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Oracle - How to Disappoint Analysts by Doubling Profits

Written By: Predrag Jakovljevic
Published On: October 10 2000

Oracle - How to Disappoint Analysts by Doubling Profits
P.J. Jakovljevic - October 10, 2000

Event Summary

In a press release dated September 14, Oracle Corporation, the largest database provider and one of the largest providers of software applications for e-business, announced record results for the first quarter (Q1) of its fiscal year 2001. In addition, Oracle announced a two-for-one stock split of its outstanding common shares.

First quarter net income increased 111% to $501 million, while revenue grew to $2.3 billion. This compares to $237 million in net income and $2.0 billion in revenue, in Q1 last year. First quarter applications software sales increased 42% to $156 million, while database software sales grew 32% to $585 million. Total software license revenue was up 28% to $807 million, while total service revenue increased 8% to $1.5 billion for the quarter (See Figure 1).

Figure 1.

"We are off to our fastest start in six years," said Oracle CEO, Larry Ellison. "The spectacular growth in our database business demonstrates that we are continuing to take market share from IBM and Microsoft. The world's largest Web sites - from Amazon.com to Yahoo! - rely on the Oracle database to handle huge numbers of users and enormous quantities of information. The Oracle database is the software that powers the Internet. Sales of our new applications software - the Oracle e-Business suite - will just get stronger and stronger throughout the year. The e-Business suite puts every aspect of a business - marketing, sales, supply chain, manufacturing, customer service, accounting, human resources - everything, on the Internet. Our complete and integrated E-business suite is proving to be a compelling alternative to buying applications from several different vendors, and trying to make them work together."

"A little more than a year ago, Oracle set out to save one billion dollars annually by using our own Internet e-Business applications," said Oracle Chief Financial Officer, Jeff Henley. "A billion dollars in annual savings translates to a 10 point improvement in our margins. We did better than that again this quarter. In Q1 our operating margin improved over last year's Q1 by 11.7 points - from 17.4% to 29.1%. And now that we are in the second year of our e-Business transformation, we are seeing the sales and marketing productivity gains that should accelerate revenue growth throughout fiscal 2001. It should be a great year."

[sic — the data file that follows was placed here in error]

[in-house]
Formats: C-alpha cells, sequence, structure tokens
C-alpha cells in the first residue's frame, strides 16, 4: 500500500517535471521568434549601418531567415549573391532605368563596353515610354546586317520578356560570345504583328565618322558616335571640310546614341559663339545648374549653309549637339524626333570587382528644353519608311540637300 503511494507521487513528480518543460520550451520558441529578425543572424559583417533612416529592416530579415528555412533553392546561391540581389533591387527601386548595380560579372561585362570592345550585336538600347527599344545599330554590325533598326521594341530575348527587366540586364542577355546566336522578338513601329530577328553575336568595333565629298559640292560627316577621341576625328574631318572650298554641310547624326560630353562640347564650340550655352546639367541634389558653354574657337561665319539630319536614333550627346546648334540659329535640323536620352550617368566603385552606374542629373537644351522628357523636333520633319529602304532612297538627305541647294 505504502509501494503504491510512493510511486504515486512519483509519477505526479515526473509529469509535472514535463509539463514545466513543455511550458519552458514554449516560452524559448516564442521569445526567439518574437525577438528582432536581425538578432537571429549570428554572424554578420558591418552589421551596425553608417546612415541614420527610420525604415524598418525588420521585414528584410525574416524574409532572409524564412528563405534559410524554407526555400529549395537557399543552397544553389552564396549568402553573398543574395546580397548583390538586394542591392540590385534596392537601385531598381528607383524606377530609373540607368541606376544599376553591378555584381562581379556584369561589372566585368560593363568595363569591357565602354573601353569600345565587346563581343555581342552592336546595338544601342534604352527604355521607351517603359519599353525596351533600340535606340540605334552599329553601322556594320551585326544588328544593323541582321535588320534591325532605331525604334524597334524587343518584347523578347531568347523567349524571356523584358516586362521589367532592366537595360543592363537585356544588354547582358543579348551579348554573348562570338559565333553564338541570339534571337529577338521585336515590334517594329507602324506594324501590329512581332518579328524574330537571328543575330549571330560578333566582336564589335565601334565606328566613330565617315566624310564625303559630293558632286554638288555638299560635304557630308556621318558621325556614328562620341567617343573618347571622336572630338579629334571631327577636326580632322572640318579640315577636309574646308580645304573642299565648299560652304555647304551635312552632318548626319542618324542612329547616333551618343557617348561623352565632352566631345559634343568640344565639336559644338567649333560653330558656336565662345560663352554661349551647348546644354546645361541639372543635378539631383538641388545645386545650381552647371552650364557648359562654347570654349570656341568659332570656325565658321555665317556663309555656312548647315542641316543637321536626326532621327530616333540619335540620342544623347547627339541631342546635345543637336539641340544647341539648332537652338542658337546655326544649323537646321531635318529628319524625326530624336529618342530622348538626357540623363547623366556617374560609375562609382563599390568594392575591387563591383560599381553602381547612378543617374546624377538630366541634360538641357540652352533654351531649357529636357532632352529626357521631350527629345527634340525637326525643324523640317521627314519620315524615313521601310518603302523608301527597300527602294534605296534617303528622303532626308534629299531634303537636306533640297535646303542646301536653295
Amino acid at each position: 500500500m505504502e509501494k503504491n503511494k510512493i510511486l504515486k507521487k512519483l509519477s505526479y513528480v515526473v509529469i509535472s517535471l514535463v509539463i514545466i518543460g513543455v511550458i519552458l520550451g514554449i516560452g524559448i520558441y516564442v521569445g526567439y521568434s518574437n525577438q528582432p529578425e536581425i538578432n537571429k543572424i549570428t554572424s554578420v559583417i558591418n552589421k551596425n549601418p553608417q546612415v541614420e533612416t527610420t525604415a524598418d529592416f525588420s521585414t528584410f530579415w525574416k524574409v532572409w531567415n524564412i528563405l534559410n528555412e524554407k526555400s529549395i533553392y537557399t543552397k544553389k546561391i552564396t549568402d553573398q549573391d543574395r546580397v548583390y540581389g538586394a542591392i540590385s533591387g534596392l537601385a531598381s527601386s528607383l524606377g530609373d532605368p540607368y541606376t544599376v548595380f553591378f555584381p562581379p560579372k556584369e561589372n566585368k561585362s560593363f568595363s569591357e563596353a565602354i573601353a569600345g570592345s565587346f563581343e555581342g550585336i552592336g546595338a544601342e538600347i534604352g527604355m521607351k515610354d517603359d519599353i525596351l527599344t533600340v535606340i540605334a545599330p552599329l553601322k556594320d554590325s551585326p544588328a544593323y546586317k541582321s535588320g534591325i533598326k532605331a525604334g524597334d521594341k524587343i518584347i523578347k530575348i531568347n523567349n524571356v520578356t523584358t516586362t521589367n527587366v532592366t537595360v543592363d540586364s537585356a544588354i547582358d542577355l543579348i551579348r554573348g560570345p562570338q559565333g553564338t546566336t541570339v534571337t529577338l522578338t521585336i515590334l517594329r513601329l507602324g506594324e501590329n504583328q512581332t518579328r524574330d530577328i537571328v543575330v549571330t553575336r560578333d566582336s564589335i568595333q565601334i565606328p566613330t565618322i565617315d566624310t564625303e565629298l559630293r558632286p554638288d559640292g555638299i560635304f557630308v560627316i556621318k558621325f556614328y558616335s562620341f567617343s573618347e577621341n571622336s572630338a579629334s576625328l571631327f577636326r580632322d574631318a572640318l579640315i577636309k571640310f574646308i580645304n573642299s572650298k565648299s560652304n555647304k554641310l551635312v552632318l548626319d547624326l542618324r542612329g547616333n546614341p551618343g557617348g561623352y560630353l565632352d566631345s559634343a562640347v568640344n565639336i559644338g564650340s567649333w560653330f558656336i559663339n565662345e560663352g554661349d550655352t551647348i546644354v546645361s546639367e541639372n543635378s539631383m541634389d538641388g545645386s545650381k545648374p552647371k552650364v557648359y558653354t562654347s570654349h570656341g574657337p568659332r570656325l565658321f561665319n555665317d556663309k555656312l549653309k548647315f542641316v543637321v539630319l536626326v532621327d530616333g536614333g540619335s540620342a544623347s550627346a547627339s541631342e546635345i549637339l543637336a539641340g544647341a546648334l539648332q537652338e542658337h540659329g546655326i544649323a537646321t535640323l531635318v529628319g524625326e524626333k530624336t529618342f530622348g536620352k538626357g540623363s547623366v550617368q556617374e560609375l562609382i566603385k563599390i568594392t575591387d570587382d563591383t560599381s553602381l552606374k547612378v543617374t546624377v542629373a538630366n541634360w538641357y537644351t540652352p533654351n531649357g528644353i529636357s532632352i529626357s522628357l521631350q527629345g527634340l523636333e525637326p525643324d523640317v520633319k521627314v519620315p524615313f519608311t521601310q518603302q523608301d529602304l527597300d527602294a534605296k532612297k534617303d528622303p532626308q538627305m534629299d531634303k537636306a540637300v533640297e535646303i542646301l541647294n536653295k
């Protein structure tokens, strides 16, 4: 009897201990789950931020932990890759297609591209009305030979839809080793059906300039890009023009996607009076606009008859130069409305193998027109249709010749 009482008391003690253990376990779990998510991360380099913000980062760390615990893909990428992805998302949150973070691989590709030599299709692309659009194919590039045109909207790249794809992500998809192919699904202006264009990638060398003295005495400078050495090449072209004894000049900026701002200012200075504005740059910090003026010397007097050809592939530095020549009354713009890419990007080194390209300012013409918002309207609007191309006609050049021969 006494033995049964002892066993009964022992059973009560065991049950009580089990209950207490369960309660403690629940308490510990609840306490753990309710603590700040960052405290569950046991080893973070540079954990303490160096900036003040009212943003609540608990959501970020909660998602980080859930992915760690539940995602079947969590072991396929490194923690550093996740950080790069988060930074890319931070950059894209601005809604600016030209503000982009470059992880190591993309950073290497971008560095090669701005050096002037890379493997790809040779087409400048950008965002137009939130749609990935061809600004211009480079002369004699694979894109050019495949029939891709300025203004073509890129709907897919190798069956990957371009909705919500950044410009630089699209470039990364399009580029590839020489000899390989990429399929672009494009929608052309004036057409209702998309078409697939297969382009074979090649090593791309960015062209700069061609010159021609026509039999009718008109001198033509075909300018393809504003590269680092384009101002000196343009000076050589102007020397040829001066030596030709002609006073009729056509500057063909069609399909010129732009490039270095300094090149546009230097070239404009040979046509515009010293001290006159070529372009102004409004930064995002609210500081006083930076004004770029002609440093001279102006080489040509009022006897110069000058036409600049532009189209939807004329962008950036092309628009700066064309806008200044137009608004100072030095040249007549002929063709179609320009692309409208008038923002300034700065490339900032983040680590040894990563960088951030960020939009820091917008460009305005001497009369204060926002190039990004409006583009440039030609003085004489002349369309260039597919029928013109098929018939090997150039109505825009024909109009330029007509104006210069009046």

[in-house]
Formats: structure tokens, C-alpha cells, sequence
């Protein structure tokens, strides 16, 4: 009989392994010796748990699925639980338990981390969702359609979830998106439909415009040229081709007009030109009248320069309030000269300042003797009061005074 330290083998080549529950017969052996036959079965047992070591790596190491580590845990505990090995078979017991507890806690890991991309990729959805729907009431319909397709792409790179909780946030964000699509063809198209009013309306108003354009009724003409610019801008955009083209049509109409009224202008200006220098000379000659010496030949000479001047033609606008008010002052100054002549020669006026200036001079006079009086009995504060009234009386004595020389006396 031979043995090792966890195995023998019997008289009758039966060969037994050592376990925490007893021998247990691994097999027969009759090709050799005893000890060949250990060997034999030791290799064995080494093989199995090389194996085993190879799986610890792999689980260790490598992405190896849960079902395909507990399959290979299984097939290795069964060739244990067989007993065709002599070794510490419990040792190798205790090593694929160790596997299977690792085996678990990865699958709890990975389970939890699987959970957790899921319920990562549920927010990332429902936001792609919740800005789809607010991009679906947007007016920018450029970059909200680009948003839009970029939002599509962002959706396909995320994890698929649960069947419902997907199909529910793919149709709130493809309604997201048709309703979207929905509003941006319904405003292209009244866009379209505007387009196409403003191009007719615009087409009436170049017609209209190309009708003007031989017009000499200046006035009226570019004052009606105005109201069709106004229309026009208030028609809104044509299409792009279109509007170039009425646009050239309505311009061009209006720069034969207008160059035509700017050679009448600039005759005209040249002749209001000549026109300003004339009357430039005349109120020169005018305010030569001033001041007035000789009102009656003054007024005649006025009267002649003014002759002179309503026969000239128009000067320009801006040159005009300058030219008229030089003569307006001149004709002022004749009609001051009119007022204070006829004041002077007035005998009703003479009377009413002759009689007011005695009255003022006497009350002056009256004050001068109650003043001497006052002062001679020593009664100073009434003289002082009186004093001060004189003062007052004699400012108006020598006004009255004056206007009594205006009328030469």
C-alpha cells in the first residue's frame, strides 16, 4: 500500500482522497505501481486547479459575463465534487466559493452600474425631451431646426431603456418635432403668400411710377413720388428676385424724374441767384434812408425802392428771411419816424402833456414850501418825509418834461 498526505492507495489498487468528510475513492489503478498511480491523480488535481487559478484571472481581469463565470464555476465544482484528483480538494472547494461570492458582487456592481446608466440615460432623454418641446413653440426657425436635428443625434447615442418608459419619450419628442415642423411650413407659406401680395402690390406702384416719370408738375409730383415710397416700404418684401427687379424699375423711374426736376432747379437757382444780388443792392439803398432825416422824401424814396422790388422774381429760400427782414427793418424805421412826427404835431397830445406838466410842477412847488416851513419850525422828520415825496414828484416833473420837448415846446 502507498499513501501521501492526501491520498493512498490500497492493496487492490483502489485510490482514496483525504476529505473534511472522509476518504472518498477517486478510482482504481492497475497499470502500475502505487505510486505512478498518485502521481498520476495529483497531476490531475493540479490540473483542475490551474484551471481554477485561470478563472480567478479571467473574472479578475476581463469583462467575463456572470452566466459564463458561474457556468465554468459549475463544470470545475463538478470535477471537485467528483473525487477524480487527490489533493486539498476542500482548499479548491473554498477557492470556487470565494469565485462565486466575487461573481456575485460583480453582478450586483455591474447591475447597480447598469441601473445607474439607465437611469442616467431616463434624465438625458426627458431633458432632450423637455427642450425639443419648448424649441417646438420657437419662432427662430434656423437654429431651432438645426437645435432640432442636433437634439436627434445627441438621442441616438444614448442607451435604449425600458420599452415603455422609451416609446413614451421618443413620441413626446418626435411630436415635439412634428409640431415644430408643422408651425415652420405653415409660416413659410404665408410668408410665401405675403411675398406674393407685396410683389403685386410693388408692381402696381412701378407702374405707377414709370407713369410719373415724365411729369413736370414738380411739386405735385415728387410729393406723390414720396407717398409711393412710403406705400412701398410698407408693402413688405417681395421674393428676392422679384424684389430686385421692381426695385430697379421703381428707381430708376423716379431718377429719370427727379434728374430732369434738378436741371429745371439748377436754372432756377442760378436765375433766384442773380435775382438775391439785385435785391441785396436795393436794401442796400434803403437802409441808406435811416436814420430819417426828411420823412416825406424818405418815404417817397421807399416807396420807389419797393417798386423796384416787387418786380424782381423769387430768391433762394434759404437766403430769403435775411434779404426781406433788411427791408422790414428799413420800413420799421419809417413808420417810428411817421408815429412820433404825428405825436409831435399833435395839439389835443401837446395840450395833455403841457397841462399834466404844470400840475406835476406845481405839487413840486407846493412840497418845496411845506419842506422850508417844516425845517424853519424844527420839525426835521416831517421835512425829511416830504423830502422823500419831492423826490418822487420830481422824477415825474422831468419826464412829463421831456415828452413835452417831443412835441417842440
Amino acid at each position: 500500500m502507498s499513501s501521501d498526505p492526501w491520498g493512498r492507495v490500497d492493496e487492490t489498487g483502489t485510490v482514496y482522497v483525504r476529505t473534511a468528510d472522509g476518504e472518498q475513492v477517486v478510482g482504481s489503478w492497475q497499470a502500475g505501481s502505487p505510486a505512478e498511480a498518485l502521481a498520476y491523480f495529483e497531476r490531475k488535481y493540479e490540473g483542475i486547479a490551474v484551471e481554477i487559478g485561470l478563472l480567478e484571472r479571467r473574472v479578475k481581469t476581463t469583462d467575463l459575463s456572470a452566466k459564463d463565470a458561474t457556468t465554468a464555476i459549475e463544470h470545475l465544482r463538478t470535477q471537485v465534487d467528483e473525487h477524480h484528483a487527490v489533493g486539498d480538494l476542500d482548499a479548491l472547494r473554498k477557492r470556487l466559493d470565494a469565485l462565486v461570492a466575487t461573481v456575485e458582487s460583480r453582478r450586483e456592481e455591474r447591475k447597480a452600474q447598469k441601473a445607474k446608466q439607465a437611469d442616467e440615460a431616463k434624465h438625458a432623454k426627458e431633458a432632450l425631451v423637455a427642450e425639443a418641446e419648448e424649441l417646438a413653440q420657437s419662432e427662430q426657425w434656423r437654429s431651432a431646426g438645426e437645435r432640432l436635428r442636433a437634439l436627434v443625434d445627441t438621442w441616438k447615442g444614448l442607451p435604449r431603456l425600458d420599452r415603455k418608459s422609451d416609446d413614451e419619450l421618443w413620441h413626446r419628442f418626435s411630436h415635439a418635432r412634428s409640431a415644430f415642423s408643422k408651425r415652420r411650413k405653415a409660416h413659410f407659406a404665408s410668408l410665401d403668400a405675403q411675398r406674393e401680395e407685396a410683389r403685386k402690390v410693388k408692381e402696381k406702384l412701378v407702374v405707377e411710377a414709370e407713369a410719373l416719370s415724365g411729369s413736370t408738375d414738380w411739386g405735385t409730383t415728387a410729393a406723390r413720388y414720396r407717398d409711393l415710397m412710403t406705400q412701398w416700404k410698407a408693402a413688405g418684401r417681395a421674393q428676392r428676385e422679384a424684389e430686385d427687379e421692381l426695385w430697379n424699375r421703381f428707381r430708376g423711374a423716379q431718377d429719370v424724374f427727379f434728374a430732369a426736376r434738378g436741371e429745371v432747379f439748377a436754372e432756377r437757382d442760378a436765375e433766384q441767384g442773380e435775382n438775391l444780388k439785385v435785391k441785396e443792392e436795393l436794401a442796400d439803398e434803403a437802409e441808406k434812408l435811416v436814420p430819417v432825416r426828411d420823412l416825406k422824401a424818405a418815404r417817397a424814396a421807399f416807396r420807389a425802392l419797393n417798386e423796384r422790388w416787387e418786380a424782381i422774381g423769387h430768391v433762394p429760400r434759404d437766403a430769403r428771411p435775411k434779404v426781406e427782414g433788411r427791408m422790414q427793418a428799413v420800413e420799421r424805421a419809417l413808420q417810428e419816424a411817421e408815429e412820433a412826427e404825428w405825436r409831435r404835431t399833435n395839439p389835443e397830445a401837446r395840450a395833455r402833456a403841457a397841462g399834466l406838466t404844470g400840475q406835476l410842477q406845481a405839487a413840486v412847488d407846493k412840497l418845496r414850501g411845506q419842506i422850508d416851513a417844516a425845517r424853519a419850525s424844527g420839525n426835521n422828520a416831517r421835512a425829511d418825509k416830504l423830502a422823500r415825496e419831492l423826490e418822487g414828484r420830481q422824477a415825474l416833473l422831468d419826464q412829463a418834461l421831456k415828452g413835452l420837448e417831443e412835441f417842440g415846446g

This marks the tenth time that Oracle's common stock has been split since the company's initial public offering in March 1986. Oracle's stock will reflect the post-split price at the opening of the trading session on October 13, 2000.

Market Impact

Oracle Corporation continues with its impressive growth and profitability track of the recent years. Yes, the analysts would indeed prefer more predictable and consistent performance of its distinct lines of business. This time the revenue driver was the database sales, whereas the applications took somewhat a back seat, as opposed to the last quarter's situation. This is, however, Oracle's blessing in disguise - to be able to provide an almost complete technology infrastructure and environment as well as accompanying consulting services. The result is the better performing parts of the business can 'cover up' for the under performers in an alternating manner.

With e-business and the Internet currently boosting the enterprise applications market's growth, we expect Oracle's further growth and upbeat posture. While the statement that Oracle is the most improved applications vendor within the last few years would be a dead certainty, the idea of it becoming the No. 1 applications vendor remains far-fetched. SAP gained such a commanding position during the salad days of ERP that Oracle, to become No. 1, would have to more than double its application business, which we find very unlikely to happen (20% probability within 5 years).

Where Oracle is surely winning, however, is in its quest to prove that the business application market's move toward e-business and the Internet is a prerequisite for survival and any subsequent success. Oracle has recently made inroads into SAP's and Siebel's absolute leadership in their respective markets. It holds the No. 2 position in ERP and arguably the No. 3 position in CRM sales. While still not quite breathing down SAP's and Siebel's necks, Oracle has much more momentum than any of its rivals. We envision a healthy annual Oracle applications growth, higher than those of main competitors, particularly owing to its association with Internet exchanges. However, toppling SAP's ERP and Siebel's CRM market shares remains a very tall order (for more information including our predictions on Oracle, see Oracle Applications - An Internet-Reinvented Feisty Challenger).